Welding with plain steel filler? - Page 2
Close
Login to Your Account
Page 2 of 2 FirstFirst 12
Results 21 to 28 of 28
  1. #21
    Join Date
    Apr 2004
    Location
    Modesto, CA USA
    Posts
    7,587
    Post Thanks / Like
    Likes (Given)
    0
    Likes (Received)
    1341

    Default

    I remember learning in class that the first welding rods were French? made wire wrapped with paper. Ala paper mache. latter on the paper would be soaked or rolled in special chemicals/dust/powder before wrapping.
    Bil lD

  2. #22
    Join Date
    Dec 2008
    Location
    Vt USA
    Posts
    8,097
    Post Thanks / Like
    Likes (Given)
    1161
    Likes (Received)
    2786

    Default

    Quote Originally Posted by Newman109 View Post
    I've used metal coat hangers to gas weld in a pinch. Works OK.
    The filler material of choice when repairing two stroke motorbike expansion chambers!

  3. #23
    Join Date
    Feb 2010
    Location
    ch
    Posts
    2,583
    Post Thanks / Like
    Likes (Given)
    220
    Likes (Received)
    341

    Default

    so coat hanger wire is mild steel?

  4. #24
    Join Date
    Nov 2002
    Location
    Sweden
    Posts
    579
    Post Thanks / Like
    Likes (Given)
    14
    Likes (Received)
    38

    Default

    Quote Originally Posted by Bill D View Post
    I remember learning in class that the first welding rods were French? made wire wrapped with paper. Ala paper mache. latter on the paper would be soaked or rolled in special chemicals/dust/powder before wrapping.
    Bil lD
    Yes, and a few years ago on another similar thread one of the posters mentioned that he seen workers in africa (one of the poorer areas... guinea, benin, ?) make their rods themselves by rolling wire in magazine paper. Something about the cellulose makes it work.
    Science is one thing, a hack another, and sometimes they meet.
    Even Oskar Kjellberg (the O.K. in Esab OKxx rods) had to start somewhere.

    .

  5. #25
    Join Date
    Jan 2005
    Location
    Houston
    Posts
    6,351
    Post Thanks / Like
    Likes (Given)
    854
    Likes (Received)
    3183

    Default

    When I was about 10, my father took me to the local welding place with him while he bought some welding rod for his arc welder. This was so long ago, people at welding shops actually sold supplies and knew how to weld, too. Anyhow, a guy there was setting up to weld something, so I was watching him, and I asked 'Is that a TIG welder?'.

    He said, "No. This is MIG. It uses wire on a spool. When you use one of those long skinny rods, that's TIG. And when you run out of rods and use a coat hanger, that's NIG." He seemed bemused though I had no idea why.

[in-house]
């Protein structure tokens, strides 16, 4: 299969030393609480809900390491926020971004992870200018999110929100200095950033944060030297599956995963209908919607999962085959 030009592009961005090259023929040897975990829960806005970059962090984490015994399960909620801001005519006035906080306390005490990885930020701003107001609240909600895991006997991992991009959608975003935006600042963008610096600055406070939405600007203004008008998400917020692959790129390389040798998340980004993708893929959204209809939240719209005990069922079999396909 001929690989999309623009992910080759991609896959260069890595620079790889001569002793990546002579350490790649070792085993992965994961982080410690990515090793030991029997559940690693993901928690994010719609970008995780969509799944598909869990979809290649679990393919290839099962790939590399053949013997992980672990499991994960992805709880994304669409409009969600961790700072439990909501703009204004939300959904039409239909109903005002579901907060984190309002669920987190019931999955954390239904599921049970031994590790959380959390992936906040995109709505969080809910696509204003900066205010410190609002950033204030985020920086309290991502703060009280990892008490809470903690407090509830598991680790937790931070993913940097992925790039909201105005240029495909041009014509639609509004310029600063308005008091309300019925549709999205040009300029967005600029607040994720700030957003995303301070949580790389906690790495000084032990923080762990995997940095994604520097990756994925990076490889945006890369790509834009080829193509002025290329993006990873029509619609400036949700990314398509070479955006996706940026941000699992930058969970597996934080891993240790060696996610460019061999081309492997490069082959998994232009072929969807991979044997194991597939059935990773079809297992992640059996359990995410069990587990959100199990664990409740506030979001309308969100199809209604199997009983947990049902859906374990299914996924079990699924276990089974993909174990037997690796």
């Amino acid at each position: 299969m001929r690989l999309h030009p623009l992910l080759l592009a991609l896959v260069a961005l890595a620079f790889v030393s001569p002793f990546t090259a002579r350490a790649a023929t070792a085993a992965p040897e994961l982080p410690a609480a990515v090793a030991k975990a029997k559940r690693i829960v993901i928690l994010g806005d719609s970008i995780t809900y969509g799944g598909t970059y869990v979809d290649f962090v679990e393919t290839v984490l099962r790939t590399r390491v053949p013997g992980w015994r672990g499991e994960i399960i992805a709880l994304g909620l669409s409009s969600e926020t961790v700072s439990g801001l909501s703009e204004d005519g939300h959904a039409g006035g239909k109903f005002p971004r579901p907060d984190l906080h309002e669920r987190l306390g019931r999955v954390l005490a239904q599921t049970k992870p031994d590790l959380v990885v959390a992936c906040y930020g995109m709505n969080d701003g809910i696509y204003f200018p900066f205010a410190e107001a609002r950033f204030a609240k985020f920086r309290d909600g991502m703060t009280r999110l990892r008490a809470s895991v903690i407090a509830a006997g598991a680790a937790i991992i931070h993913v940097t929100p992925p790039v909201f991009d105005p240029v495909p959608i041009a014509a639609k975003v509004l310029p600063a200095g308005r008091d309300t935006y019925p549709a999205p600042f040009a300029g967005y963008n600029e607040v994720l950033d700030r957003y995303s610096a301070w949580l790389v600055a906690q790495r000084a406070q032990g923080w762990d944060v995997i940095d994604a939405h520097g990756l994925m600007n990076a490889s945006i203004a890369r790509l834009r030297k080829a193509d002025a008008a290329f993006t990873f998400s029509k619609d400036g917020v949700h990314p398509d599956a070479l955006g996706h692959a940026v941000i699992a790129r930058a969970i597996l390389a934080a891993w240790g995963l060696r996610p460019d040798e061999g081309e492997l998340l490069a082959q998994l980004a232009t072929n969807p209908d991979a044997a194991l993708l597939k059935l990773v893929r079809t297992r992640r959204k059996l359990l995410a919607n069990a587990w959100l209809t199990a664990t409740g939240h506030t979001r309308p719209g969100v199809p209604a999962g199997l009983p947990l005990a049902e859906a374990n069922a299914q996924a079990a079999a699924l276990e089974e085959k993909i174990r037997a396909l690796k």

6. Likes Kiwi2wheels liked this post
  7. #26
    Join Date
    Apr 2004
    Location
    Modesto, CA USA
    Posts
    7,587
    Post Thanks / Like
    Likes (Given)
    0
    Likes (Received)
    1341

    Default

    I think the cellulose burns off and makes CO2 using up the oxygen in the air around the rod tip. You have to do something to keep regular air, with oxygen, away from the weld pool until it cools enough. That is how submerged arc works I guess. I have seen a picture of welders inside a Soviet submarine in hard hat diving suits. The interior was flooded with the inert gas not just the weld pool.
    Bil lD

  8. #27
    Join Date
    Feb 2004
    Location
    peekskill, NY
    Posts
    25,516
    Post Thanks / Like
    Likes (Given)
    0
    Likes (Received)
    5274

    Default

    Welder at work told me, "leave the coating on the hanger wire. It's sorta like a flux" when he suggest coat hanger as filler wire for oxy-acet welding.

    Worked great, bmw motorbike fenders trap water in certain places and rust out there. Hole saw to saw out the rusted areas, punched out pieces of 1018 sized to fit into the holes, and the famous coat hanger filler rod with the torch.

    I really did suggest removing the varnish, but he was adamant - leave it on.

  9. #28
    Join Date
    Dec 2013
    Location
    Metro-Boston, MA, USA
    Posts
    16
    Post Thanks / Like
    Likes (Given)
    12
    Likes (Received)
    0

    Default

    Another good material for 'economy' rods if you are dealing with Stainless is old bicycle wheel spokes... Here at Artisan's Asylum, our TIG welding instructor (who used to build titanium bike frames) also does a lot of recycled metal sculpture such as robots, 'ray-guns' and SF style rocket ships. He also runs SCUL our resident bike club which specializes in recycling and building strange bikes (tall-bikes, choppers and even more unusual). This gets a LOT of junked wheels, and even on relatively cheap bikes they use stainless spokes...

    He initially started using the spokes as rods for adding decorative features like 'buttons' or 'rivet heads' but has since experimented and found that they are using a really good grade of stainless (I forget the exact alloy but it is relatively common) and that it makes nice strong welds for (non-critical of course) structural assembly...
    (if you want to see some of his work, Duck-Duck for "Skunkadelia")

    ex-Gooserider


Tags for this Thread

Bookmarks

Posting Permissions

  • You may not post new threads
  • You may not post replies
  • You may not post attachments
  • You may not edit your posts
  •